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# Alma observations of massive molecular gas filaments encasing radio bubbles in the Phoenix cluster.

Russell, H. R. and McDonald, M. and McNamara, B. R. and Fabian, A. C. and Nulsen, P. E. J. and Bayliss, M. B. and Benson, B. A. and Brodwin, M. and Carlstrom, J. E. and Edge, A. C. and Hlavacek-Larrondo, J. and Marrone, D. P. and Reichardt, C. L. and Vieira, J. D. (2017) 'Alma observations of massive molecular gas filaments encasing radio bubbles in the Phoenix cluster.', Astrophysical journal., 836 (1). p. 130.

## Abstract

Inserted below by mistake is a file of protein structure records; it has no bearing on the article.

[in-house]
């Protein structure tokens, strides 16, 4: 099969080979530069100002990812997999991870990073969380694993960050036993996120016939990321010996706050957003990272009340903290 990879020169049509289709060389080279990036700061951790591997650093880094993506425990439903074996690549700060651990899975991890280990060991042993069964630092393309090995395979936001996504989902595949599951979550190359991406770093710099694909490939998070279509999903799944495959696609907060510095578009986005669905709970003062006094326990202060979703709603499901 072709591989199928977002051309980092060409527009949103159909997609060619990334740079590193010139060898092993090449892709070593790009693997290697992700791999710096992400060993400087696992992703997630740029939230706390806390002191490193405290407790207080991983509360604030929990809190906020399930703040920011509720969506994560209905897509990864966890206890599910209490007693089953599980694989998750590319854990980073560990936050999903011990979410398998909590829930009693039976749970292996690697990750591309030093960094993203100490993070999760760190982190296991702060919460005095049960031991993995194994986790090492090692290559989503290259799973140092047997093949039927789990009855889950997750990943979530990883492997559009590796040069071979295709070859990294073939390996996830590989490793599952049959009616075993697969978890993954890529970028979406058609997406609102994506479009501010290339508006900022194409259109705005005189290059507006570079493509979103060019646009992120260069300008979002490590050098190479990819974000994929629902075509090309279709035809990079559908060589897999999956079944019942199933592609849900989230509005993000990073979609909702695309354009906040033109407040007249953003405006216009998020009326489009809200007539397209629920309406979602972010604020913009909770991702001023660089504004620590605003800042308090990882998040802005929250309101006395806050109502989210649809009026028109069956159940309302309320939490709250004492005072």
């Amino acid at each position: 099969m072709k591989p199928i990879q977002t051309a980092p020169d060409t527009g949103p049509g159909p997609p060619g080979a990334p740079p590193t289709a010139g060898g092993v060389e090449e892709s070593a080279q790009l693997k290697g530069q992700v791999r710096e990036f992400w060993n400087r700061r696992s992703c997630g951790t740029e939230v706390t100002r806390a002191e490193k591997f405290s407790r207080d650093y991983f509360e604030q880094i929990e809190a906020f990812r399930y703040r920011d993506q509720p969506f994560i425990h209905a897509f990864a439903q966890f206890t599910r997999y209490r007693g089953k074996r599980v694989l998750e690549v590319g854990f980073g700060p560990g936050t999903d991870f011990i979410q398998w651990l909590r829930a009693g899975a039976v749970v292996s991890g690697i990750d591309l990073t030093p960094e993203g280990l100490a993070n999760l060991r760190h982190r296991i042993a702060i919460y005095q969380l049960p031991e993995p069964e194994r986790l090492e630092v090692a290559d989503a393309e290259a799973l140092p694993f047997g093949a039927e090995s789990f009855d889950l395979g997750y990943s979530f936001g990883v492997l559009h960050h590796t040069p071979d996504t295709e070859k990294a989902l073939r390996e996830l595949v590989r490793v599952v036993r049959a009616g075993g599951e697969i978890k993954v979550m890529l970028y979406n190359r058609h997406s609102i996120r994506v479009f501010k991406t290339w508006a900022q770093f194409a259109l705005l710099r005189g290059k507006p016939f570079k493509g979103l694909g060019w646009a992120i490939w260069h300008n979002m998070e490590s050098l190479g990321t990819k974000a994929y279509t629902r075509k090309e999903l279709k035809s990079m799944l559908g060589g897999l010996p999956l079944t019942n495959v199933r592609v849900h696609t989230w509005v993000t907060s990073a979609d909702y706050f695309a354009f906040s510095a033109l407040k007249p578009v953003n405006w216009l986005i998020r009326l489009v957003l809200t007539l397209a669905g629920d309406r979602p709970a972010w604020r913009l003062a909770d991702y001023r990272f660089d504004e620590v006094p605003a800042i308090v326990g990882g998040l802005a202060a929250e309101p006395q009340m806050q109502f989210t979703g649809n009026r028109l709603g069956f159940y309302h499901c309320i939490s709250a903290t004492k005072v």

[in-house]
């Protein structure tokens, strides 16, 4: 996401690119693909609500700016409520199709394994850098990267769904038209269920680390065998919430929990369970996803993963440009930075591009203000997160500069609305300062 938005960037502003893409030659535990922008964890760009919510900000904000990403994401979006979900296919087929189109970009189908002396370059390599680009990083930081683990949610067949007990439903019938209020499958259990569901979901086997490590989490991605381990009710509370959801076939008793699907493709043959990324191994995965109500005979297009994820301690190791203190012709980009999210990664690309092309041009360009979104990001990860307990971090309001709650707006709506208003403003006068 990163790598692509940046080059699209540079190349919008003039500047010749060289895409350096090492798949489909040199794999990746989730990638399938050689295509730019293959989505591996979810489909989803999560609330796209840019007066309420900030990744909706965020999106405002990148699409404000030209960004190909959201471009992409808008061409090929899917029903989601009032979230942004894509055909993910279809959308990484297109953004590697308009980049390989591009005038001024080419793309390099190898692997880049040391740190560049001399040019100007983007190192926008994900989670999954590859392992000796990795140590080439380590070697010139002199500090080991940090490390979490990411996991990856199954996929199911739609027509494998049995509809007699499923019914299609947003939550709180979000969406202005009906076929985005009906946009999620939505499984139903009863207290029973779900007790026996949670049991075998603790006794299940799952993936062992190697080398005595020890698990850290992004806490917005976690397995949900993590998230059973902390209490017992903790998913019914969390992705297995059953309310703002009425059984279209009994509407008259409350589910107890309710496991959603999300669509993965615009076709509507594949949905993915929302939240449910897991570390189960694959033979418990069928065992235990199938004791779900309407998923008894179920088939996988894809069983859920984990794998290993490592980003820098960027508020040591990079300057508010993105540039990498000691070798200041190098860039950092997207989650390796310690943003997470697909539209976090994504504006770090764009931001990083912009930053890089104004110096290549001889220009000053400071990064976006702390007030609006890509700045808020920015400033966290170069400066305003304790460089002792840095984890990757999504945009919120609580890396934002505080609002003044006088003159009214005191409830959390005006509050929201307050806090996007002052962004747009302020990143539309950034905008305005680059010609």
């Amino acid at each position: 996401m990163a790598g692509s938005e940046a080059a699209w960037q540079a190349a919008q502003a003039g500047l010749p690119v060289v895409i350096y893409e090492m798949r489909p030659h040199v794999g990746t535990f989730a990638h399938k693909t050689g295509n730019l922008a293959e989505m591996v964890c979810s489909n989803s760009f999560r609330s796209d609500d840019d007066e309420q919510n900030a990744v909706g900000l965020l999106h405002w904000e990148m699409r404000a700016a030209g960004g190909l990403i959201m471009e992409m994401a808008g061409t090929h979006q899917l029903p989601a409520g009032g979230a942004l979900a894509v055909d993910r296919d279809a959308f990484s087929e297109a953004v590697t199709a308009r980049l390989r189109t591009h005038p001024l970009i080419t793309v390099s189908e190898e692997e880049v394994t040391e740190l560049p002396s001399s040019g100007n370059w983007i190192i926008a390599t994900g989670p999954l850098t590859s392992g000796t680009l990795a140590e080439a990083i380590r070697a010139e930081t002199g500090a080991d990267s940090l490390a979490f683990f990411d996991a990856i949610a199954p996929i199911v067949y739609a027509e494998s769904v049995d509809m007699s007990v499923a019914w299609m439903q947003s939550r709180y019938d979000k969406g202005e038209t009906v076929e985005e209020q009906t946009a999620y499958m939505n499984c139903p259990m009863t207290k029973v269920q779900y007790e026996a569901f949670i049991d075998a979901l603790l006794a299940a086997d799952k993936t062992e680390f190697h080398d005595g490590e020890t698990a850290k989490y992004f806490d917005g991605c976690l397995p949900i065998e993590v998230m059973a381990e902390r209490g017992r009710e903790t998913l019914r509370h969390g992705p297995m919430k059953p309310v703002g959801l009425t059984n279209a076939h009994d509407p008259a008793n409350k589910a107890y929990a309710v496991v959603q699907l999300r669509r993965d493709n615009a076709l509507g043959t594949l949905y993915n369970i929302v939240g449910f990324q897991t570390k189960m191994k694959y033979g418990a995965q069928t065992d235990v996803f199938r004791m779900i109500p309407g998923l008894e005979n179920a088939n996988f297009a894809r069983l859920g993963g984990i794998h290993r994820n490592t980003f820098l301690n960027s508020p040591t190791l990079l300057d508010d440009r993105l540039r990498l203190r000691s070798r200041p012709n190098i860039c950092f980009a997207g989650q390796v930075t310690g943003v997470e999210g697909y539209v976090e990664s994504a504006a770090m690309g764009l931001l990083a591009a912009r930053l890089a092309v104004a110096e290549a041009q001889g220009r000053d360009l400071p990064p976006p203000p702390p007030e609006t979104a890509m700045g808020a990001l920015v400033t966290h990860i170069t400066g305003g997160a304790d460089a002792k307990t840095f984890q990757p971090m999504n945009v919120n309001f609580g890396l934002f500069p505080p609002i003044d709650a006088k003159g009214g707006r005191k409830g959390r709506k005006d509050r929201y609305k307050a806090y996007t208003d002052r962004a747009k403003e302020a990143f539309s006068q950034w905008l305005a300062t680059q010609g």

We report new ALMA observations of the CO(3-2) line emission from the $2.1\pm 0.3\times {10}^{10}\,{M}_{\odot }$ molecular gas reservoir in the central galaxy of the Phoenix cluster. The cold molecular gas is fueling a vigorous starburst at a rate of $500\mbox{--}800\,{M}_{\odot }\,{\mathrm{yr}}^{-1}\,$ and powerful black hole activity in the forms of both intense quasar radiation and radio jets. The radio jets have inflated huge bubbles filled with relativistic plasma into the hot, X-ray atmospheres surrounding the host galaxy. The ALMA observations show that extended filaments of molecular gas, each $10\mbox{--}20\,\mathrm{kpc}$ long with a mass of several billion solar masses, are located along the peripheries of the radio bubbles. The smooth velocity gradients and narrow line widths along each filament reveal massive, ordered molecular gas flows around each bubble, which are inconsistent with gravitational free-fall. The molecular clouds have been lifted directly by the radio bubbles, or formed via thermal instabilities induced in low-entropy gas lifted in the updraft of the bubbles. These new data provide compelling evidence for close coupling between the radio bubbles and the cold gas, which is essential to explain the self-regulation of feedback. The very feedback mechanism that heats hot atmospheres and suppresses star formation may also paradoxically stimulate production of the cold gas required to sustain feedback in massive galaxies.